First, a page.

Rocketman is glitter and glamour, and all of the spoils one expects from an Elton John biopic. It’s also the drugs and depression, and all of the ugliness that comes with the price of fame.
Where last year’s Bohemian Rhapsody glossed over Freddie Mercury’s life to present a fairytale version of his story, Rocketman showcases a distorted fantasy in order to explore the reality of the world’s most flamboyant showman, Elton John. It’s an upbeat and joyous event, worthy of its subject, offering a warts-n-all perspective.
We are introduced to Elton (played by Taron Egerton) at the height of his career as he joins an Alcoholics Anonymous meeting. Confessing to a multitude of addictions, he recalls where it all began as six-year-old Reginald Dwight, whose first time playing a piano marked the birth of a prodigy. His story is woven into a tapestry of pivotal moments, through his troubled adolescent years and all the way to his rise to stardom.
With Bohemian Rhapsody fresh in people’s minds, comparisons are inevitable, and Rocketman comes with an added level of anticipation.
Musical films are hot right now; along with A Star is Born, we find ourselves in a rock-fuelled revival. Rocketman is likely to surprise with its unorthodox musical narrative adhering more to the stylings of cult films like the Beatles-infused Across the Universe and the Bowie-inspired Velvet Goldmine. Characters break into song and burst into big flashy musical numbers midway through conversations. Reality gives way to fantasy as the darker themes are explored metaphorically. And where other self-produced biopics might glaze over the trauma, Elton’s film makes no apologies for its brutally honest depiction.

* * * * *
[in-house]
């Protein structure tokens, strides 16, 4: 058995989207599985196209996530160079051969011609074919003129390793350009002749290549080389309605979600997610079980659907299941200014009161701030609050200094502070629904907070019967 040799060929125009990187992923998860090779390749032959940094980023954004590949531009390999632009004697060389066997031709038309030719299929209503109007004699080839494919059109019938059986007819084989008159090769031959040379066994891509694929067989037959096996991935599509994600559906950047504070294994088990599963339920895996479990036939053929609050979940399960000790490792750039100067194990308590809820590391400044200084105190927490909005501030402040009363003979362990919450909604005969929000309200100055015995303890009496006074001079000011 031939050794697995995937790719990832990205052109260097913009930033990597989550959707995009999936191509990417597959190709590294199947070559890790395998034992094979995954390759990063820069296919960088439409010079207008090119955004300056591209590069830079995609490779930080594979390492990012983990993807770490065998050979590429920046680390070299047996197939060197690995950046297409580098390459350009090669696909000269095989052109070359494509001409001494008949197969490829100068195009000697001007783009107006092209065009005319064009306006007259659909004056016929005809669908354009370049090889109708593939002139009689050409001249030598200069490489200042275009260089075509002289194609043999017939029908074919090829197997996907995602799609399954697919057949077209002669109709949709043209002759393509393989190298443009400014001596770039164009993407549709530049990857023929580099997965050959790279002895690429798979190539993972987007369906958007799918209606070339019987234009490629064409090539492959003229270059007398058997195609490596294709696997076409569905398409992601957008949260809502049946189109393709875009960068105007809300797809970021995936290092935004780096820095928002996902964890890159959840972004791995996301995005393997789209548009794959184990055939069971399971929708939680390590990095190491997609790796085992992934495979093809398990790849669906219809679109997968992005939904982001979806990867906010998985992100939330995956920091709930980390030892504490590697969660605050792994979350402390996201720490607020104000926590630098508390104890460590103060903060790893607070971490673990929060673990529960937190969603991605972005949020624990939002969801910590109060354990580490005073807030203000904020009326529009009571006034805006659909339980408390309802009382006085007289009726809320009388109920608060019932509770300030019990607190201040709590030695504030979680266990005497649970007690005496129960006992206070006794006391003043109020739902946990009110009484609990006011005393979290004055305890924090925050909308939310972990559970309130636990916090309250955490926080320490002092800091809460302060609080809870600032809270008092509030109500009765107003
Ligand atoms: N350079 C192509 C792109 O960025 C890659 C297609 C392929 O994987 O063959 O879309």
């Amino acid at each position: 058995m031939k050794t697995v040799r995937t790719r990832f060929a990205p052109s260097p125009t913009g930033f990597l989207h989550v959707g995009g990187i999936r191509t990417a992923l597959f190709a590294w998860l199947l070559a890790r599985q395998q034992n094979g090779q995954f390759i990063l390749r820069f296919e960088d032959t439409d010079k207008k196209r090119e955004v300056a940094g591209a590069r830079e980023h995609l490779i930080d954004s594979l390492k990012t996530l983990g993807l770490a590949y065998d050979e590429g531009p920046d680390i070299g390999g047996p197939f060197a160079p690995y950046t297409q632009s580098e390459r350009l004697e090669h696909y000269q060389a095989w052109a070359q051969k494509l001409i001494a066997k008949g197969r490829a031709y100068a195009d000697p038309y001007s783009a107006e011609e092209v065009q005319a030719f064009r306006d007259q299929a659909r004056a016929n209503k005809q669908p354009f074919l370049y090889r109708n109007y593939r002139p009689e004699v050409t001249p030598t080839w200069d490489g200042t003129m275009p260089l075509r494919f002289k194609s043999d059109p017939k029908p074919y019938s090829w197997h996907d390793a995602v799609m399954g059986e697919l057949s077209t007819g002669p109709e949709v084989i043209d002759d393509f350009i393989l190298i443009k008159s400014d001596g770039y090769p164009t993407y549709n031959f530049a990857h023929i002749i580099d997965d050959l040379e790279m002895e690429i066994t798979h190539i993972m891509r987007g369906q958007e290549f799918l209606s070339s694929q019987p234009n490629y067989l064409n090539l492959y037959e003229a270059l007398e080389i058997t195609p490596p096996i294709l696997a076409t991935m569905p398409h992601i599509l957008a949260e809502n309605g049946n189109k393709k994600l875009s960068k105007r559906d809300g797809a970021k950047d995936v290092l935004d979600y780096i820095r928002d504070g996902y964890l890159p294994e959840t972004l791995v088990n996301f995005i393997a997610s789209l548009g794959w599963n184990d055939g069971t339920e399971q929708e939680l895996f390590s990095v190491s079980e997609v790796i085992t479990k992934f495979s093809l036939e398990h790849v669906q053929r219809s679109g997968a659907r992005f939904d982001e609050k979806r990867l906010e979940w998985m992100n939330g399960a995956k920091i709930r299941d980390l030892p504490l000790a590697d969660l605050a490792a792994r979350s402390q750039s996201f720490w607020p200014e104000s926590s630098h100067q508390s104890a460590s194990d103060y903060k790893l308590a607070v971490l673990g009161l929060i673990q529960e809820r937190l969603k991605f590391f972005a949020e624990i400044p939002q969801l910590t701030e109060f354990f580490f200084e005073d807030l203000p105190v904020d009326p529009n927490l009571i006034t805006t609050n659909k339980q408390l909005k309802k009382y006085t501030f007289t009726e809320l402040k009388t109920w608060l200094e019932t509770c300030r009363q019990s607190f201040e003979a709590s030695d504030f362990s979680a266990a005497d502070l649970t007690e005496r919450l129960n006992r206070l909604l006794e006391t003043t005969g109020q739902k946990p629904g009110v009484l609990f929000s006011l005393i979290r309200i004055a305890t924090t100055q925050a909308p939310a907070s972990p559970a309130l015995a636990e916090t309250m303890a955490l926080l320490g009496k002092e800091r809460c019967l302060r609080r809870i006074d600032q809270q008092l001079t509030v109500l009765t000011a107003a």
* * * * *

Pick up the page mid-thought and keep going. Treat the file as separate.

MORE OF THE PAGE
Director Dexter Fletcher has reunited with his Eddie the Eagle star to bring Elton’s story to life, and having come hot off the heels of co-directing Bohemian Rhapsody, his filmmaking tools are finely tuned. And Egerton’s performance is phenomenal (giving Rami Malek’s Oscar win a run for its money). He not only embodies the essence of his real-life counterpart, but also adds his own unique voice to the beloved songstar. It’s an uncanny portrayal, celebrating the frivolity of the singer’s career as well as the personal trauma that underlined his persona.
Jamie Bell offers excellent counterbalance as Elton’s long-serving lyricist and best friend, Bernie Taupin, whom many will know by name but whose relative anonymity allows Bell to really flex his dramatic muscle. And the rest of the supporting cast is impressive, with Bryce Dallas Howard as Elton’s heartless mother, Stephen Mackintosh as his cruel father, Gemma Jones as his famously doting grandmother, and Richard Madden as his manipulative manager. The ensemble also features such notable names as Tate Donovan, Stephen Graham and Charlie Rowe.
You can expect to see Rocketman represented at next year’s Academy Awards, if only for its incredible costume design, dazzling cinematography and production design. Of course we can throw in nods for best actor, best director, best screenplay and – obviously – best film. If Bohemian Rhapsody set the benchmark, then Rocketman can be expected to step right over it in one big glittered-stiletto stride. It’s a musical odyssey and a highly energised extravaganza. See it the right way in all of its big screen glory… what a legend!
In cinemas: May 30, 2019
Starring: Taron Egerton, Jamie Bell, Richard Madden
Directed by: Dexter Fletcher